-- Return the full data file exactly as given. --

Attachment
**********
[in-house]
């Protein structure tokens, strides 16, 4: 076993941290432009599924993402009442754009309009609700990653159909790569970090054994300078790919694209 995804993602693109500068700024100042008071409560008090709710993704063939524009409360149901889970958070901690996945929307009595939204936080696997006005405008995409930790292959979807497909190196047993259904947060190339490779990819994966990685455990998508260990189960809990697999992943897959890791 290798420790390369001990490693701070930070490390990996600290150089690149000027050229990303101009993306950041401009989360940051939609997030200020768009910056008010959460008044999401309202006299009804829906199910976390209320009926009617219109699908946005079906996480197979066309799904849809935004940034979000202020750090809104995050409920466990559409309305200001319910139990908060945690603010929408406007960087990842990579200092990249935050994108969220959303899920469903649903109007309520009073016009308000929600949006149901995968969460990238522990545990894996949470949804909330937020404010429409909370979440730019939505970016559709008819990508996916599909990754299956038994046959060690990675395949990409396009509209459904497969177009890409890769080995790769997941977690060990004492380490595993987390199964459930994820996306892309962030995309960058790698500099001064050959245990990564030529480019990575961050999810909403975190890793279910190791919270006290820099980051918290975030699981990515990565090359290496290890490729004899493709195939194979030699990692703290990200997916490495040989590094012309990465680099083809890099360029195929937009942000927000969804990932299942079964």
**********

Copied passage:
[in-house]
């Protein structure tokens, strides 16, 4: 076993941290432009599924993402009442754009309009609700990653159909790569970090054994300078790919694209 995804993602693109500068700024100042008071409560008090709710993704063939524009409360149901889970958070901690996945929307009595939204936080696997006005405008995409930790292959979807497909190196047993259904947060190339490779990819994966990685455990998508260990189960809990697999992943897959890791 290798420790390369001990490693701070930070490390990996600290150089690149000027050229990303101009993306950041401009989360940051939609997030200020768009910056008010959460008044999401309202006299009804829906199910976390209320009926009617219109699908946005079906996480197979066309799904849809935004940034979000202020750090809104995050409920466990559409309305200001319910139990908060945690603010929408406007960087990842990579200092990249935050994108969220959303899920469903649903109007309520009073016009308000929600949006149901995968969460990238522990545990894996949470949804909330937020404010429409909370979440730019939505970016559709008819990508996916599909990754299956038994046959060690990675395949990409396009509209459904497969177009890409890769080995790769997941977690060990004492380490595993987390199964459930994820996306892309962030995309960058790698500099001064050959245990990564030529480019990575961050999810909403975190890793279910190791919270006290820099980051918290975030699981990515990565090359290496290890490729004899493709195939194979030699990692703290990200997916490495040989590094012309990465680099083809890099360029195929937009942000927000969804990932299942079964």